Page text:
Treating doctors may suggest alternatives for first-choice therapy based on expectations regarding how well a person might be expected to tolerate a given therapy.

Treatment options generally include the following:

  • Active surveillance
  • Chemotherapy in the form of pills
  • Infusion chemotherapy
  • Chemotherapy and biological therapy
  • Bone marrow or stem cell transplants
  • Radioimmunotherapy
  • Immunotherapy, such as monoclonal antibody treatment, immunomodulators, kinase inhibitors, and chimeric antigen receptor (CAR) T-cell therapy

How Is the Treatment Decided?

Treatment is decided based on a number of different factors, including the goal of treatment and the presence of symptoms from the disease. Guidelines from the National Comprehensive Cancer Network offer a number of different approaches to the treatment of FL at varying stages, however, different practices may be followed at different institutions, and patient wishes and goals are also involved.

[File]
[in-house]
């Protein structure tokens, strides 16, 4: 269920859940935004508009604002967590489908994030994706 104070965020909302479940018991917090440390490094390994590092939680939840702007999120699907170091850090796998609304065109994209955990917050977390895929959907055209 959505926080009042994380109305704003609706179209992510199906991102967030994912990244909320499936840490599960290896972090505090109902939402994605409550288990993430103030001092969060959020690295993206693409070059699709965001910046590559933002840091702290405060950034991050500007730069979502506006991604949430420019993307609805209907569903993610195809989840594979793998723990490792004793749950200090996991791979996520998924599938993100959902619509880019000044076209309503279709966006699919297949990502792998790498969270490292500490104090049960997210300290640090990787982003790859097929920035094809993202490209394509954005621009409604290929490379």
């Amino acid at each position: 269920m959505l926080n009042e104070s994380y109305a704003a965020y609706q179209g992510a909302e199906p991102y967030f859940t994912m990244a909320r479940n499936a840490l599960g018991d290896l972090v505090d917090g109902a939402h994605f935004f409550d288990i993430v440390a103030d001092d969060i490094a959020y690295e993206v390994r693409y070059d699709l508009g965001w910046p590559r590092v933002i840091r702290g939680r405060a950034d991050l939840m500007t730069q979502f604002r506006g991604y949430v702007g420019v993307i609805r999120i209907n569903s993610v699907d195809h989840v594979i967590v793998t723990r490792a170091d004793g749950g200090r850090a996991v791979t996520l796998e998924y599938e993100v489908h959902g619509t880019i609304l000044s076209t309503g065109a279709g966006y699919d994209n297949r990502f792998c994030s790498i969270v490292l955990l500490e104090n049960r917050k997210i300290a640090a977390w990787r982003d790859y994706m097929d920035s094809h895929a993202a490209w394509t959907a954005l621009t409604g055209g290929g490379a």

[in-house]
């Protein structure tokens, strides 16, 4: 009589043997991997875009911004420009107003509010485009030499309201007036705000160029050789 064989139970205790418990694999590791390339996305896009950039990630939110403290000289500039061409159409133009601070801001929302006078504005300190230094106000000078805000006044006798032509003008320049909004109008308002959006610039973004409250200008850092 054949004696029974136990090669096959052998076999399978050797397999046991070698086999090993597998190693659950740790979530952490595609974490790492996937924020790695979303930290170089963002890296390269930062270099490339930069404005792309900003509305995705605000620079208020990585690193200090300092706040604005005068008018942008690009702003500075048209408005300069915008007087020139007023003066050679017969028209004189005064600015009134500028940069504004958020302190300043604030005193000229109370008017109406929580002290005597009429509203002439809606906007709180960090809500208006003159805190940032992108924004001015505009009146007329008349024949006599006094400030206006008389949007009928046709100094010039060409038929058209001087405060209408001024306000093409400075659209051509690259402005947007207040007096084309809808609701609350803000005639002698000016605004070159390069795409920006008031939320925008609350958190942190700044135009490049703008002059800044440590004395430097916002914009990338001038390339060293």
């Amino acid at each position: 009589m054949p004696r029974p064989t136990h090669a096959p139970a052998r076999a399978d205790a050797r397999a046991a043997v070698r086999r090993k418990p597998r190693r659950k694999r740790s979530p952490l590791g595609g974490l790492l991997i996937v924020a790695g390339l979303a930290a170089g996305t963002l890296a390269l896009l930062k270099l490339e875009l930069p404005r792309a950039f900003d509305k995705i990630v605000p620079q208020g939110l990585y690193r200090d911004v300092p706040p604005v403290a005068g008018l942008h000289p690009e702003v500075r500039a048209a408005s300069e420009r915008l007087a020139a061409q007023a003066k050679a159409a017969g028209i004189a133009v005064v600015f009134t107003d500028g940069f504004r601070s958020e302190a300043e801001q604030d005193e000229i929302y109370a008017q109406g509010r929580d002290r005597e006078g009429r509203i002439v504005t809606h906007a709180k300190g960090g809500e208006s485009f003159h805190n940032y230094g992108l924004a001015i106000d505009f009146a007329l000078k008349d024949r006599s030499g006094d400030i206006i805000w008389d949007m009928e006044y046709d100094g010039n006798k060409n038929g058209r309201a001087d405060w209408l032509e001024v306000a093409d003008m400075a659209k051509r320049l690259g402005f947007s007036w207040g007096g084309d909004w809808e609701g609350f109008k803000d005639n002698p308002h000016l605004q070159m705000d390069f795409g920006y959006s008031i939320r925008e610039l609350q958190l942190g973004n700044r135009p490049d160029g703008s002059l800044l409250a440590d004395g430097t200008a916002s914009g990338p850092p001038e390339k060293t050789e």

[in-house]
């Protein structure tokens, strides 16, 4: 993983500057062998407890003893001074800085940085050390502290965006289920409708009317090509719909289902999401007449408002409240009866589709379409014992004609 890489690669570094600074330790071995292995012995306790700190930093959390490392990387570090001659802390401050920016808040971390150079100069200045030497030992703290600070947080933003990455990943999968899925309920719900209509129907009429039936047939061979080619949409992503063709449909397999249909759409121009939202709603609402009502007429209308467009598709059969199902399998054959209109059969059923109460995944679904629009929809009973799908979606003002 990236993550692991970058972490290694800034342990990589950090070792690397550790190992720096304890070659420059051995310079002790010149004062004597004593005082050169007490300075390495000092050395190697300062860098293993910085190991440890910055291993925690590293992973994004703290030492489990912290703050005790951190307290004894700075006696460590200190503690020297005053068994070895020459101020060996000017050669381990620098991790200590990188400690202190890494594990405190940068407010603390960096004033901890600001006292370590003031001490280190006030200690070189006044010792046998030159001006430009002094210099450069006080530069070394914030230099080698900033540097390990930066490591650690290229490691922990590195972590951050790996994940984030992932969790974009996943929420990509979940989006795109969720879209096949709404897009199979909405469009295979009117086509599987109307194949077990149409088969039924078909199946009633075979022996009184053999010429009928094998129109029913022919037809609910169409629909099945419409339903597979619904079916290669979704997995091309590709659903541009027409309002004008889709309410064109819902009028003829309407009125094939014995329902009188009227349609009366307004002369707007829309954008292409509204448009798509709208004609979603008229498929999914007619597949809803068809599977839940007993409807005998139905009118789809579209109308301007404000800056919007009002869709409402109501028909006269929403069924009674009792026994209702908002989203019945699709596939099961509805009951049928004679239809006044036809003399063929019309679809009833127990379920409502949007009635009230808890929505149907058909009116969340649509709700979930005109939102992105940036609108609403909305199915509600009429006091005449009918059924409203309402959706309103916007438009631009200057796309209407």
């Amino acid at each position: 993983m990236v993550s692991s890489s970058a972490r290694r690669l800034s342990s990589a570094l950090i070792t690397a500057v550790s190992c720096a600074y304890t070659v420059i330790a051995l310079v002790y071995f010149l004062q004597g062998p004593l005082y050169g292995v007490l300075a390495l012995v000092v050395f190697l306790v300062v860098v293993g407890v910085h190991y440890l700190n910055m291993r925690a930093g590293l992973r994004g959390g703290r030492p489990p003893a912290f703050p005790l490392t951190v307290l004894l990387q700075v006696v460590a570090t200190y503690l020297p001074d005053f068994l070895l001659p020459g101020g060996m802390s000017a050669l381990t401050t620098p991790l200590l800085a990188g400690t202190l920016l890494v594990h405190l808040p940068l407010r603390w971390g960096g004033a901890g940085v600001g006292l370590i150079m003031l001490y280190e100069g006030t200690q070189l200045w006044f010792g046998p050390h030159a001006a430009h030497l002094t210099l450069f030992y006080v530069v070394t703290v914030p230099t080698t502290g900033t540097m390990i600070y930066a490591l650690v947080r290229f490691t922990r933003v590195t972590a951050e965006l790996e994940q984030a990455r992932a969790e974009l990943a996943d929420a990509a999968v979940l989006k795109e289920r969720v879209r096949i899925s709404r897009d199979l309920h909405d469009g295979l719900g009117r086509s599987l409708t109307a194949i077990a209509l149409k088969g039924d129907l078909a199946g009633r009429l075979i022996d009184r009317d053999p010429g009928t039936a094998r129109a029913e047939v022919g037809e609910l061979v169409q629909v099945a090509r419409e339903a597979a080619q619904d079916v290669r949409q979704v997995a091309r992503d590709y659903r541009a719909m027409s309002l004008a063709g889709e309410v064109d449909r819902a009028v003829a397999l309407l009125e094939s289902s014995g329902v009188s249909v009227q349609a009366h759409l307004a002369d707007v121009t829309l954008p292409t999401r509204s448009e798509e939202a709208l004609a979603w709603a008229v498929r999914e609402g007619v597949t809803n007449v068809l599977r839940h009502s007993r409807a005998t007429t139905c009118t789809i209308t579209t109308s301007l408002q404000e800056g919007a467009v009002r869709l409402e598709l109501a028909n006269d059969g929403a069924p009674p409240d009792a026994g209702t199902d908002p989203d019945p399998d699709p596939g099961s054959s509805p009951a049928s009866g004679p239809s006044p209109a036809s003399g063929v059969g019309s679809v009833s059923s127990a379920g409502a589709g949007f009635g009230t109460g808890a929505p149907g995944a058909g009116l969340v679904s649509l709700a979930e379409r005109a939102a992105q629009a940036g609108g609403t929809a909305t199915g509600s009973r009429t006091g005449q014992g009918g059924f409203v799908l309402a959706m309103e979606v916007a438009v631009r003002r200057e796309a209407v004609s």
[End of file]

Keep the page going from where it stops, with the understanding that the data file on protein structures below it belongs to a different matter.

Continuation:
What About Gazyva for Follicular Lymphoma?

Gazyva is a monoclonal antibody receiving attention for its use in FL. “People with follicular lymphoma whose disease returns or worsens despite treatment with a Rituxan-containing regimen need more options because the disease becomes more difficult to treat each time it comes back,” said Sandra Horning, M.D., Genentech's chief medical officer and head of Global Product Development. “Gazyva plus bendamustine provides a new treatment option that can be used after relapse to significantly reduce the risk of progression or death.”